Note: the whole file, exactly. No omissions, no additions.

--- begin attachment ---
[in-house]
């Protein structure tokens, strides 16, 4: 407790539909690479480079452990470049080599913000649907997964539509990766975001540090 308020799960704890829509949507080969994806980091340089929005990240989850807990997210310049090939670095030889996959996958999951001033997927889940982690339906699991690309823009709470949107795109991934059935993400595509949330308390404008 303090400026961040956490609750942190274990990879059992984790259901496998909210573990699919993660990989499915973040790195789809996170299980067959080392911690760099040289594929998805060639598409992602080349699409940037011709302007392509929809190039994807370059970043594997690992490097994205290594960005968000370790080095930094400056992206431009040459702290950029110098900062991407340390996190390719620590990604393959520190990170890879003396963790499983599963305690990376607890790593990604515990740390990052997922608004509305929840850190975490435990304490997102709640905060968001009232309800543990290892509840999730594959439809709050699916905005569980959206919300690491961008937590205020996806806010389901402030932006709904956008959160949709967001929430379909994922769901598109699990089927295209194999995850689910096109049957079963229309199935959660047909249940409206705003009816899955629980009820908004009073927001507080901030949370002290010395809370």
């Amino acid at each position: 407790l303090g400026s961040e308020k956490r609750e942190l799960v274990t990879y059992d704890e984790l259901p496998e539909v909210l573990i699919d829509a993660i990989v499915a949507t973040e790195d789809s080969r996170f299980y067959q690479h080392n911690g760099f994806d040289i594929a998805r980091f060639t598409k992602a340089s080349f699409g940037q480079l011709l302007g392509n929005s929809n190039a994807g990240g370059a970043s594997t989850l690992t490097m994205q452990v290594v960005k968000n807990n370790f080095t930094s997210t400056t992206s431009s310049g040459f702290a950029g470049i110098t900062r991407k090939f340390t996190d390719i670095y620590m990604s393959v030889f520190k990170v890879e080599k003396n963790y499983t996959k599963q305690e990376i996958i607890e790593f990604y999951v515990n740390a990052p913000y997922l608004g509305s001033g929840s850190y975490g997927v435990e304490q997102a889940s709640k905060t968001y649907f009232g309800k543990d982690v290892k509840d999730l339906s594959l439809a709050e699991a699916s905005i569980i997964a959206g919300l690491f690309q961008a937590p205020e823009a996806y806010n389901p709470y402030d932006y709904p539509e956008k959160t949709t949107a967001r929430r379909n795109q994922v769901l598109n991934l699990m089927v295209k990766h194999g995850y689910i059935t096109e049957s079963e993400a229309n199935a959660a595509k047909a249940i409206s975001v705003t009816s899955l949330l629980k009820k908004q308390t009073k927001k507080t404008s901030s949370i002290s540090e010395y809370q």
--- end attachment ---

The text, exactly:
[in-house]
């Protein structure tokens, strides 16, 4: 407790539909690479480079452990470049080599913000649907997964539509990766975001540090 308020799960704890829509949507080969994806980091340089929005990240989850807990997210310049090939670095030889996959996958999951001033997927889940982690339906699991690309823009709470949107795109991934059935993400595509949330308390404008 303090400026961040956490609750942190274990990879059992984790259901496998909210573990699919993660990989499915973040790195789809996170299980067959080392911690760099040289594929998805060639598409992602080349699409940037011709302007392509929809190039994807370059970043594997690992490097994205290594960005968000370790080095930094400056992206431009040459702290950029110098900062991407340390996190390719620590990604393959520190990170890879003396963790499983599963305690990376607890790593990604515990740390990052997922608004509305929840850190975490435990304490997102709640905060968001009232309800543990290892509840999730594959439809709050699916905005569980959206919300690491961008937590205020996806806010389901402030932006709904956008959160949709967001929430379909994922769901598109699990089927295209194999995850689910096109049957079963229309199935959660047909249940409206705003009816899955629980009820908004009073927001507080901030949370002290010395809370």
């Amino acid at each position: 407790l303090g400026s961040e308020k956490r609750e942190l799960v274990t990879y059992d704890e984790l259901p496998e539909v909210l573990i699919d829509a993660i990989v499915a949507t973040e790195d789809s080969r996170f299980y067959q690479h080392n911690g760099f994806d040289i594929a998805r980091f060639t598409k992602a340089s080349f699409g940037q480079l011709l302007g392509n929005s929809n190039a994807g990240g370059a970043s594997t989850l690992t490097m994205q452990v290594v960005k968000n807990n370790f080095t930094s997210t400056t992206s431009s310049g040459f702290a950029g470049i110098t900062r991407k090939f340390t996190d390719i670095y620590m990604s393959v030889f520190k990170v890879e080599k003396n963790y499983t996959k599963q305690e990376i996958i607890e790593f990604y999951v515990n740390a990052p913000y997922l608004g509305s001033g929840s850190y975490g997927v435990e304490q997102a889940s709640k905060t968001y649907f009232g309800k543990d982690v290892k509840d999730l339906s594959l439809a709050e699991a699916s905005i569980i997964a959206g919300l690491f690309q961008a937590p205020e823009a996806y806010n389901p709470y402030d932006y709904p539509e956008k959160t949709t949107a967001r929430r379909n795109q994922v769901l598109n991934l699990m089927v295209k990766h194999g995850y689910i059935t096109e049957s079963e993400a229309n199935a959660a595509k047909a249940i409206s975001v705003t009816s899955l949330l629980k009820k908004q308390t009073k927001k507080t404008s901030s949370i002290s540090e010395y809370q």